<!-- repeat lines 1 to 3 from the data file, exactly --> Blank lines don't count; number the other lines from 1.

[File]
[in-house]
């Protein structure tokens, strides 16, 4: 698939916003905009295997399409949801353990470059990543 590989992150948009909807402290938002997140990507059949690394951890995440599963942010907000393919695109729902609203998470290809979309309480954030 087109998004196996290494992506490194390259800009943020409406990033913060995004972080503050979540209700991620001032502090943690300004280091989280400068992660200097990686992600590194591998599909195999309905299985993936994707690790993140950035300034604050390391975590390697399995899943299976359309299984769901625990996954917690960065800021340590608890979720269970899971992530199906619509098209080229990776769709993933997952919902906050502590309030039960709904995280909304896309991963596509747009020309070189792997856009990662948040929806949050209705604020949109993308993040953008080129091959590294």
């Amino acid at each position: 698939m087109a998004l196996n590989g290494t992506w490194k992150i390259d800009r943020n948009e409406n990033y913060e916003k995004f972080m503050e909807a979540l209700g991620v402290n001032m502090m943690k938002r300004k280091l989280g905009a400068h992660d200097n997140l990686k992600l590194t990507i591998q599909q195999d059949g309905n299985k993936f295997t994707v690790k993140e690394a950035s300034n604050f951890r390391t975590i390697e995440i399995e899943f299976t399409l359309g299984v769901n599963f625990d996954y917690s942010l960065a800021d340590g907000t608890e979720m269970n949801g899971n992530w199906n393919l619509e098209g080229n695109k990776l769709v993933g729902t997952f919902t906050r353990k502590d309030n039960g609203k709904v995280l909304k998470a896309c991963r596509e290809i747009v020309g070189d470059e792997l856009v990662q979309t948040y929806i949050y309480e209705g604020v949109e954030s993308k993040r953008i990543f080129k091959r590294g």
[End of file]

[in-house]
């Protein structure tokens, strides 16, 4: 698939916003905009295997399409949801353990470059990543 590989992150948009909807402290938002997140990507059949690394951890995440599963942010907000393919695109729902609203998470290809979309309480954030 087109998004196996290494992506490194390259800009943020409406990033913060995004972080503050979540209700991620001032502090943690300004280091989280400068992660200097990686992600590194591998599909195999309905299985993936994707690790993140950035300034604050390391975590390697399995899943299976359309299984769901625990996954917690960065800021340590608890979720269970899971992530199906619509098209080229990776769709993933997952919902906050502590309030039960709904995280909304896309991963596509747009020309070189792997856009990662948040929806949050209705604020949109993308993040953008080129091959590294």
């Amino acid at each position: 698939m087109a998004l196996n590989g290494t992506w490194k992150i390259d800009r943020n948009e409406n990033y913060e916003k995004f972080m503050e909807a979540l209700g991620v402290n001032m502090m943690k938002r300004k280091l989280g905009a400068h992660d200097n997140l990686k992600l590194t990507i591998q599909q195999d059949g309905n299985k993936f295997t994707v690790k993140e690394a950035s300034n604050f951890r390391t975590i390697e995440i399995e899943f299976t399409l359309g299984v769901n599963f625990d996954y917690s942010l960065a800021d340590g907000t608890e979720m269970n949801g899971n992530w199906n393919l619509e098209g080229n695109k990776l769709v993933g729902t997952f919902t906050r353990k502590d309030n039960g609203k709904v995280l909304k998470a896309c991963r596509e290809i747009v020309g070189d470059e792997l856009v990662q979309t948040y929806i949050y309480e209705g604020v949109e954030s993308k993040r953008i990543f080129k091959r590294g």